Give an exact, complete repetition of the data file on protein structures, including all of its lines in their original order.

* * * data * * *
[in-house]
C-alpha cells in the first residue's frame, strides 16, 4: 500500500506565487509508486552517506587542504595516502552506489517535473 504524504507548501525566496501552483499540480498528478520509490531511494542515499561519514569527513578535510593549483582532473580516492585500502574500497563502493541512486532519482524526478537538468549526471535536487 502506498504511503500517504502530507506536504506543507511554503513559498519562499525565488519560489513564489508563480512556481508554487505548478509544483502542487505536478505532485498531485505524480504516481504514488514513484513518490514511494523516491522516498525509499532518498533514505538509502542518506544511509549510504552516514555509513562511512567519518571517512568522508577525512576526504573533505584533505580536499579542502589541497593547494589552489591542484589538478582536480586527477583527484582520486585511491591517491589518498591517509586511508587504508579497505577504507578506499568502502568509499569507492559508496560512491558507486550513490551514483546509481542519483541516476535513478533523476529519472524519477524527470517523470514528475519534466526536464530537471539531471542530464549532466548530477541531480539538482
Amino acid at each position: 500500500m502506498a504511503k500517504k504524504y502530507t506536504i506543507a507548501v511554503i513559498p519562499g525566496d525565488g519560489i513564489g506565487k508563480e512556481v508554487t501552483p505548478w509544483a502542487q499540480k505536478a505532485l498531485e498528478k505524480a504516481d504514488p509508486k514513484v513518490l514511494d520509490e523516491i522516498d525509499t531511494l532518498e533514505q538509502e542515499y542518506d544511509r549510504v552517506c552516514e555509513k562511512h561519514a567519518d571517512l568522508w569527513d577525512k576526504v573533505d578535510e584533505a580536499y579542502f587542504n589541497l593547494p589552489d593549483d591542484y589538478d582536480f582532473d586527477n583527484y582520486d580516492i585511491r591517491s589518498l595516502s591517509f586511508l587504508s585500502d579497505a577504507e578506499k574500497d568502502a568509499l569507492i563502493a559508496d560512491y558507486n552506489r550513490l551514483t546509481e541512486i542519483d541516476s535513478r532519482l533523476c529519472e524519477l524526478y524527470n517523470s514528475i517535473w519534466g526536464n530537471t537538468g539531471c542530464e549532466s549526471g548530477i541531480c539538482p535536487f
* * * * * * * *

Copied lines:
[in-house]
C-alpha cells in the first residue's frame, strides 16, 4: 500500500506565487509508486552517506587542504595516502552506489517535473 504524504507548501525566496501552483499540480498528478520509490531511494542515499561519514569527513578535510593549483582532473580516492585500502574500497563502493541512486532519482524526478537538468549526471535536487 502506498504511503500517504502530507506536504506543507511554503513559498519562499525565488519560489513564489508563480512556481508554487505548478509544483502542487505536478505532485498531485505524480504516481504514488514513484513518490514511494523516491522516498525509499532518498533514505538509502542518506544511509549510504552516514555509513562511512567519518571517512568522508577525512576526504573533505584533505580536499579542502589541497593547494589552489591542484589538478582536480586527477583527484582520486585511491591517491589518498591517509586511508587504508579497505577504507578506499568502502568509499569507492559508496560512491558507486550513490551514483546509481542519483541516476535513478533523476529519472524519477524527470517523470514528475519534466526536464530537471539531471542530464549532466548530477541531480539538482
Amino acid at each position: 500500500m502506498a504511503k500517504k504524504y502530507t506536504i506543507a507548501v511554503i513559498p519562499g525566496d525565488g519560489i513564489g506565487k508563480e512556481v508554487t501552483p505548478w509544483a502542487q499540480k505536478a505532485l498531485e498528478k505524480a504516481d504514488p509508486k514513484v513518490l514511494d520509490e523516491i522516498d525509499t531511494l532518498e533514505q538509502e542515499y542518506d544511509r549510504v552517506c552516514e555509513k562511512h561519514a567519518d571517512l568522508w569527513d577525512k576526504v573533505d578535510e584533505a580536499y579542502f587542504n589541497l593547494p589552489d593549483d591542484y589538478d582536480f582532473d586527477n583527484y582520486d580516492i585511491r591517491s589518498l595516502s591517509f586511508l587504508s585500502d579497505a577504507e578506499k574500497d568502502a568509499l569507492i563502493a559508496d560512491y558507486n552506489r550513490l551514483t546509481e541512486i542519483d541516476s535513478r532519482l533523476c529519472e524519477l524526478y524527470n517523470s514528475i517535473w519534466g526536464n530537471t537538468g539531471c542530464e549532466s549526471g548530477i541531480c539538482p535536487f